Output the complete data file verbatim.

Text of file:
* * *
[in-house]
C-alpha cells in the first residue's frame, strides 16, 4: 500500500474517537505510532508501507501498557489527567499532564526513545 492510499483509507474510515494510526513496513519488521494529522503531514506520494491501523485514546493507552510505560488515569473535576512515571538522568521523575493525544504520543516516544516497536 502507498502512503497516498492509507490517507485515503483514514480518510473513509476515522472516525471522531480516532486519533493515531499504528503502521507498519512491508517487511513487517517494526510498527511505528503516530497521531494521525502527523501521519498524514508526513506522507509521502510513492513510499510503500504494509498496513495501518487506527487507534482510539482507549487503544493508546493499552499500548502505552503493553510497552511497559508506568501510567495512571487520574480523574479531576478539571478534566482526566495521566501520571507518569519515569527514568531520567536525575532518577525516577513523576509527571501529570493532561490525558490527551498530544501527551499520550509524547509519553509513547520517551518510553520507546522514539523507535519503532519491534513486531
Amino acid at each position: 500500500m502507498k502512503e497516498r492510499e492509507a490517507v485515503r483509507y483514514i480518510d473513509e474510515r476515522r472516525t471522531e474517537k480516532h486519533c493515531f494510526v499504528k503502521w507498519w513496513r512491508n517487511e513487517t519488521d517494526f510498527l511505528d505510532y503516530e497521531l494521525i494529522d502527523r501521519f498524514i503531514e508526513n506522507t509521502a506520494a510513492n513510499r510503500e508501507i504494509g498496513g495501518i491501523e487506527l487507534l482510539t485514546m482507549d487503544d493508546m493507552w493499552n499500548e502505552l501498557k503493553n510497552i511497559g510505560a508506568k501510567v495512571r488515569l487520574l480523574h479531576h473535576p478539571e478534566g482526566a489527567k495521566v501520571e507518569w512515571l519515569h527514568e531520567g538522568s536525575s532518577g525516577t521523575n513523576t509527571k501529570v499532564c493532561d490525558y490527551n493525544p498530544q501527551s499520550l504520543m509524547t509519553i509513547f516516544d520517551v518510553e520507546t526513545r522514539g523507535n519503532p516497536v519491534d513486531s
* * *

[in-house]
C-alpha cells in the first residue's frame, strides 16, 4: 500500500474517537505510532508501507501498557489527567499532564526513545 492510499483509507474510515494510526513496513519488521494529522503531514506520494491501523485514546493507552510505560488515569473535576512515571538522568521523575493525544504520543516516544516497536 502507498502512503497516498492509507490517507485515503483514514480518510473513509476515522472516525471522531480516532486519533493515531499504528503502521507498519512491508517487511513487517517494526510498527511505528503516530497521531494521525502527523501521519498524514508526513506522507509521502510513492513510499510503500504494509498496513495501518487506527487507534482510539482507549487503544493508546493499552499500548502505552503493553510497552511497559508506568501510567495512571487520574480523574479531576478539571478534566482526566495521566501520571507518569519515569527514568531520567536525575532518577525516577513523576509527571501529570493532561490525558490527551498530544501527551499520550509524547509519553509513547520517551518510553520507546522514539523507535519503532519491534513486531
Amino acid at each position: 500500500m502507498k502512503e497516498r492510499e492509507a490517507v485515503r483509507y483514514i480518510d473513509e474510515r476515522r472516525t471522531e474517537k480516532h486519533c493515531f494510526v499504528k503502521w507498519w513496513r512491508n517487511e513487517t519488521d517494526f510498527l511505528d505510532y503516530e497521531l494521525i494529522d502527523r501521519f498524514i503531514e508526513n506522507t509521502a506520494a510513492n513510499r510503500e508501507i504494509g498496513g495501518i491501523e487506527l487507534l482510539t485514546m482507549d487503544d493508546m493507552w493499552n499500548e502505552l501498557k503493553n510497552i511497559g510505560a508506568k501510567v495512571r488515569l487520574l480523574h479531576h473535576p478539571e478534566g482526566a489527567k495521566v501520571e507518569w512515571l519515569h527514568e531520567g538522568s536525575s532518577g525516577t521523575n513523576t509527571k501529570v499532564c493532561d490525558y490527551n493525544p498530544q501527551s499520550l504520543m509524547t509519553i509513547f516516544d520517551v518510553e520507546t526513545r522514539g523507535n519503532p516497536v519491534d513486531s